Our eight-year-old reads perfectly well; mostly childish trash, of course, which is perfectly appropriate. But he still likes his bedtime story, so we’ve been tackling larger works. We spent the last few months working through The Lord of the Rings, and finished it this evening. I’ve certainly enjoyed it, although sometimes the endless descriptions of pastoral beauty can drag a bit in spoken-word format. Herewith a nifty Middle-Earth resource and a quotation from the book that touched me.
The Map · I wanted to print out a map so the boy could follow the action along; Tolkien’s own are really inadequate. Fortunately, there’s the “MearthMap” Map of Middle Earth, and it’s astounding. It’s in vector format (a 1.2M PDF), which means effectively infinite scaling, which it turns out you really need if you want to be able to locate Dimrill Dale or Durthang. I extracted just the part of the map where the action occurs and printed it out on a huge glossy sheet of paper and it was a fine companion to the story.
From the Foreword · This long paragraph pleased me for a bunch of reasons, and I thought it might touch some others too.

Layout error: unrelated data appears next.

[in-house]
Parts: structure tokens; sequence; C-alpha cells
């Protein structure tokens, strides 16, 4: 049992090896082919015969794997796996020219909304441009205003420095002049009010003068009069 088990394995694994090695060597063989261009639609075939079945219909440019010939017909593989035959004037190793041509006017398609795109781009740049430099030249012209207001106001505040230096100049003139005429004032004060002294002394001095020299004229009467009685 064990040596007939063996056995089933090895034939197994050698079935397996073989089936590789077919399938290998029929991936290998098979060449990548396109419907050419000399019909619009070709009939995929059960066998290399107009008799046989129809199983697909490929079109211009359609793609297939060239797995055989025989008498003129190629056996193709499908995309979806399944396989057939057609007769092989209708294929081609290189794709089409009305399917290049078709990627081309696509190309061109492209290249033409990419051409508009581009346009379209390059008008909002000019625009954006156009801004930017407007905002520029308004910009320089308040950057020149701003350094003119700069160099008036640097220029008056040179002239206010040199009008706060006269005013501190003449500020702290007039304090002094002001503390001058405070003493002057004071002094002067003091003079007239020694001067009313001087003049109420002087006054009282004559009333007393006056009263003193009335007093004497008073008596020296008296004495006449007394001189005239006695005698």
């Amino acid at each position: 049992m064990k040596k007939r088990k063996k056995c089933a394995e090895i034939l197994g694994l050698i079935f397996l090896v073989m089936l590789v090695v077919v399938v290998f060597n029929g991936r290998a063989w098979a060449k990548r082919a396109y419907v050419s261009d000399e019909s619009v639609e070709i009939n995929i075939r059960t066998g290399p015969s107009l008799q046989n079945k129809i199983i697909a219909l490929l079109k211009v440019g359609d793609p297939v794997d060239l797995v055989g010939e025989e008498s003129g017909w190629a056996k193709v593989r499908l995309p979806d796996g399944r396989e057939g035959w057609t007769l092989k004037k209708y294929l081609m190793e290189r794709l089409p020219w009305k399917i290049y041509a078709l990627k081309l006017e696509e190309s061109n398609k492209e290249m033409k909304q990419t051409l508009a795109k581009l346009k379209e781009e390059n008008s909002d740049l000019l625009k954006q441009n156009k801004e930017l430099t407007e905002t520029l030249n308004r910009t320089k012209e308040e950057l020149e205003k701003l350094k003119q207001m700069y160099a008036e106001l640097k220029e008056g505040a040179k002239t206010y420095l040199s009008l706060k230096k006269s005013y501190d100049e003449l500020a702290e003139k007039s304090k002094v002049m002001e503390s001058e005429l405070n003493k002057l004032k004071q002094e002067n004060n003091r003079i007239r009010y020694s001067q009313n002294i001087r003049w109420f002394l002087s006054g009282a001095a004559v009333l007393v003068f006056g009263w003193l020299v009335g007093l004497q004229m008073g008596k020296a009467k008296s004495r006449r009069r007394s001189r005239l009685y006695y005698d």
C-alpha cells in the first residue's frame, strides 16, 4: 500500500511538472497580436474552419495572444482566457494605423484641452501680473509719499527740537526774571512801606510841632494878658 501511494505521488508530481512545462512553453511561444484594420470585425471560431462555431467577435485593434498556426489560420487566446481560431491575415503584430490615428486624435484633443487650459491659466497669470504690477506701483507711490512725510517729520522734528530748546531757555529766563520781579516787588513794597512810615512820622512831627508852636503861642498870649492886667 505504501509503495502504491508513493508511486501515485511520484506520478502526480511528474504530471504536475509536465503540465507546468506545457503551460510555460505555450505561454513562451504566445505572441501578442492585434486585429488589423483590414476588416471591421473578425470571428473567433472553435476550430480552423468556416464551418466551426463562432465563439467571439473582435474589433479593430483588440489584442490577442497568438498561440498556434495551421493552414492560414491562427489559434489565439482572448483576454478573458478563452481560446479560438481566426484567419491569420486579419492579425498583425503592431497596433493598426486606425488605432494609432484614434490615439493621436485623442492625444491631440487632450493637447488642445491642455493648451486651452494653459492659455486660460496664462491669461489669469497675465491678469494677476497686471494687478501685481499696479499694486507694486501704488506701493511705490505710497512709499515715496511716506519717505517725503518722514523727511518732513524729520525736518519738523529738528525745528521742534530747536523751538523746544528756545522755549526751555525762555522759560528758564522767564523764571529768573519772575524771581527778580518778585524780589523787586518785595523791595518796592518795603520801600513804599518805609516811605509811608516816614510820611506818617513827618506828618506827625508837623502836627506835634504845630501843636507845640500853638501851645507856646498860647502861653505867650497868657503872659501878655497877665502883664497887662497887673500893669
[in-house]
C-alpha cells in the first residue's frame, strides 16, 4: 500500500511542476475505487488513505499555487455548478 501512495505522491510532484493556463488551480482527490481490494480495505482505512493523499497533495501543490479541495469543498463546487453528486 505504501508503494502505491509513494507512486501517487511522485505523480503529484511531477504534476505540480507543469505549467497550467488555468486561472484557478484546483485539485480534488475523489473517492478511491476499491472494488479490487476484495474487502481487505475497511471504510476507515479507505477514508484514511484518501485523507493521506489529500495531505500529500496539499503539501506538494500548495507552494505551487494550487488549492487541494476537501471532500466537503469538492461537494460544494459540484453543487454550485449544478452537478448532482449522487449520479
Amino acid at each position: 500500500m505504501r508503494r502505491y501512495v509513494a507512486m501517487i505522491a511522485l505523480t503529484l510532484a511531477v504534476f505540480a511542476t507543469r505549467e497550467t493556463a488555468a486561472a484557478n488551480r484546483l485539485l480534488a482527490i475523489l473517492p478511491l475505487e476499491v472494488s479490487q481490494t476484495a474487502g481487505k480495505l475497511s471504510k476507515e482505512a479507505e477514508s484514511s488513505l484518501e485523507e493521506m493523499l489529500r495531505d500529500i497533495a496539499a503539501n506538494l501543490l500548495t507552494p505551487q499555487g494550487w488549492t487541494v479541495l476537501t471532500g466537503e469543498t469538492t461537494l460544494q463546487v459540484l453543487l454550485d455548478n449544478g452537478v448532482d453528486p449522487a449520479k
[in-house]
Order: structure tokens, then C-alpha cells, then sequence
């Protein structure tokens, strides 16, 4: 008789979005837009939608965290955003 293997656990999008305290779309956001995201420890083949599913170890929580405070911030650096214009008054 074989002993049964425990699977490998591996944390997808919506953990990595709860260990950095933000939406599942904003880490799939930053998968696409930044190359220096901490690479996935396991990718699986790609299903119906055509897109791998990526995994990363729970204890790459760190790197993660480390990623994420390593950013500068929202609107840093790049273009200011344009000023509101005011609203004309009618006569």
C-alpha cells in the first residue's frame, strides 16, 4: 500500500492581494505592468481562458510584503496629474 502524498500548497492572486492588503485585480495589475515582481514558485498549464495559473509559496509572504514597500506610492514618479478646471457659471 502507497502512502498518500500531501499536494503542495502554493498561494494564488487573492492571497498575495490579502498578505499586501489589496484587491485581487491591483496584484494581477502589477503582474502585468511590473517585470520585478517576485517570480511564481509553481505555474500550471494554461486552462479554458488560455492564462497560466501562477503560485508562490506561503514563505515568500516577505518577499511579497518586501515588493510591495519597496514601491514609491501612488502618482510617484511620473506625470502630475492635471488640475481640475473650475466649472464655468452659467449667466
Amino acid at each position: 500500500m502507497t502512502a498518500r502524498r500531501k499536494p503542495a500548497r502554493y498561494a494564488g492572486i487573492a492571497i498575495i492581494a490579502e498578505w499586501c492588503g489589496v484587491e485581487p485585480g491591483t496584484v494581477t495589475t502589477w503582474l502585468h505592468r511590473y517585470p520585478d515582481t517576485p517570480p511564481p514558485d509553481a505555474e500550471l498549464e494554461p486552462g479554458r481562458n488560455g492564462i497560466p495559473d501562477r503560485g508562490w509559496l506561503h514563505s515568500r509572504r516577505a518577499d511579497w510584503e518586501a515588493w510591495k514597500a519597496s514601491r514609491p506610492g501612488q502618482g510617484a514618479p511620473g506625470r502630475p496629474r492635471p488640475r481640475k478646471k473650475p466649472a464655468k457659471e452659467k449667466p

The Lord of the Rings has been read by many people since it finally appeared in print; and I should like to say something here with reference to the many opinions or guesses that I have received or have read concerning the motives and meaning of the tale. The prime motive was the desire of a tale-teller to try his hand at a really long story that would hold the attention of readers, amuse them, delight them, and at times maybe excite them or deeply move them. As a guide I had only my own feelings for what is appealing or moving, and for many the guide was inevitably often at fault. Some who have read the book, or at any rate have reviewed it, have found it boring, absurd, or contemptible; and I have no cause to complain, since I have similar opinions of their works, or of the kinds of writing that they evidently prefer. But even from the points of view of many who have enjoyed my story there is much that fails to please. It is perhaps not possible in a long tale to please everybody at all points, nor to displease everybody at the same points; for I find from the letters that I have received that the passages or chapters that are to some a blemish are all by others specially approved. The most critical reader of all, myself, now finds many defects, minor and major, but being fortunately under no obligation either to review the book or to write it again, he will pass over these in silence, except one that has been noted by others: the book is too short.